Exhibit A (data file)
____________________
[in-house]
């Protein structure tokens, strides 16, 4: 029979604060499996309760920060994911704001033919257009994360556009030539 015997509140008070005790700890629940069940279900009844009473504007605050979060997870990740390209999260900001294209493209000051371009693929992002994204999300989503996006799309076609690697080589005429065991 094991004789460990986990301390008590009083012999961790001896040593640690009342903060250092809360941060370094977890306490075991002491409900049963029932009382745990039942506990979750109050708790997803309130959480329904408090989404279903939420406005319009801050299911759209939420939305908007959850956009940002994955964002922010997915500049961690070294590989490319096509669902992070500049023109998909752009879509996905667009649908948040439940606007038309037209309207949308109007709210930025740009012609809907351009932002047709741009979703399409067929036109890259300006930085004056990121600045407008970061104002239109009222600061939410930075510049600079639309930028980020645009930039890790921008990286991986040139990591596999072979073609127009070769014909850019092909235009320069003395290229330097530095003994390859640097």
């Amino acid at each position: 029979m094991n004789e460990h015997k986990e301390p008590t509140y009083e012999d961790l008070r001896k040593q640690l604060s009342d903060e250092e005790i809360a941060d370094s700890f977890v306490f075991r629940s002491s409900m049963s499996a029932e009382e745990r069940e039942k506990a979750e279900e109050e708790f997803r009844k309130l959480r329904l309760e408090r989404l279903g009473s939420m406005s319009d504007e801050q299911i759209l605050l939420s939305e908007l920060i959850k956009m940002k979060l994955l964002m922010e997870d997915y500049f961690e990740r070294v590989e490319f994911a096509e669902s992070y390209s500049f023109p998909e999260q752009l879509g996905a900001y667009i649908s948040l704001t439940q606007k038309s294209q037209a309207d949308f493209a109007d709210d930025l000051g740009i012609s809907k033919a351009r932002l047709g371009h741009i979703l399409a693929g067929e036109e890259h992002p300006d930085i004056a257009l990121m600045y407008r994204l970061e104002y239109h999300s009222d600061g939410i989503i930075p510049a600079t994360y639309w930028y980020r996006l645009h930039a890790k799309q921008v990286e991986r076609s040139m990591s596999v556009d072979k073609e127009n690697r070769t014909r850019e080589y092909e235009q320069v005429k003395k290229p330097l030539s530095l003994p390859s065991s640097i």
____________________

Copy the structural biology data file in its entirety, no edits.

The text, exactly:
[in-house]
């Protein structure tokens, strides 16, 4: 029979604060499996309760920060994911704001033919257009994360556009030539 015997509140008070005790700890629940069940279900009844009473504007605050979060997870990740390209999260900001294209493209000051371009693929992002994204999300989503996006799309076609690697080589005429065991 094991004789460990986990301390008590009083012999961790001896040593640690009342903060250092809360941060370094977890306490075991002491409900049963029932009382745990039942506990979750109050708790997803309130959480329904408090989404279903939420406005319009801050299911759209939420939305908007959850956009940002994955964002922010997915500049961690070294590989490319096509669902992070500049023109998909752009879509996905667009649908948040439940606007038309037209309207949308109007709210930025740009012609809907351009932002047709741009979703399409067929036109890259300006930085004056990121600045407008970061104002239109009222600061939410930075510049600079639309930028980020645009930039890790921008990286991986040139990591596999072979073609127009070769014909850019092909235009320069003395290229330097530095003994390859640097």
């Amino acid at each position: 029979m094991n004789e460990h015997k986990e301390p008590t509140y009083e012999d961790l008070r001896k040593q640690l604060s009342d903060e250092e005790i809360a941060d370094s700890f977890v306490f075991r629940s002491s409900m049963s499996a029932e009382e745990r069940e039942k506990a979750e279900e109050e708790f997803r009844k309130l959480r329904l309760e408090r989404l279903g009473s939420m406005s319009d504007e801050q299911i759209l605050l939420s939305e908007l920060i959850k956009m940002k979060l994955l964002m922010e997870d997915y500049f961690e990740r070294v590989e490319f994911a096509e669902s992070y390209s500049f023109p998909e999260q752009l879509g996905a900001y667009i649908s948040l704001t439940q606007k038309s294209q037209a309207d949308f493209a109007d709210d930025l000051g740009i012609s809907k033919a351009r932002l047709g371009h741009i979703l399409a693929g067929e036109e890259h992002p300006d930085i004056a257009l990121m600045y407008r994204l970061e104002y239109h999300s009222d600061g939410i989503i930075p510049a600079t994360y639309w930028y980020r996006l645009h930039a890790k799309q921008v990286e991986r076609s040139m990591s596999v556009d072979k073609e127009n690697r070769t014909r850019e080589y092909e235009q320069v005429k003395k290229p330097l030539s530095l003994p390859s065991s640097i």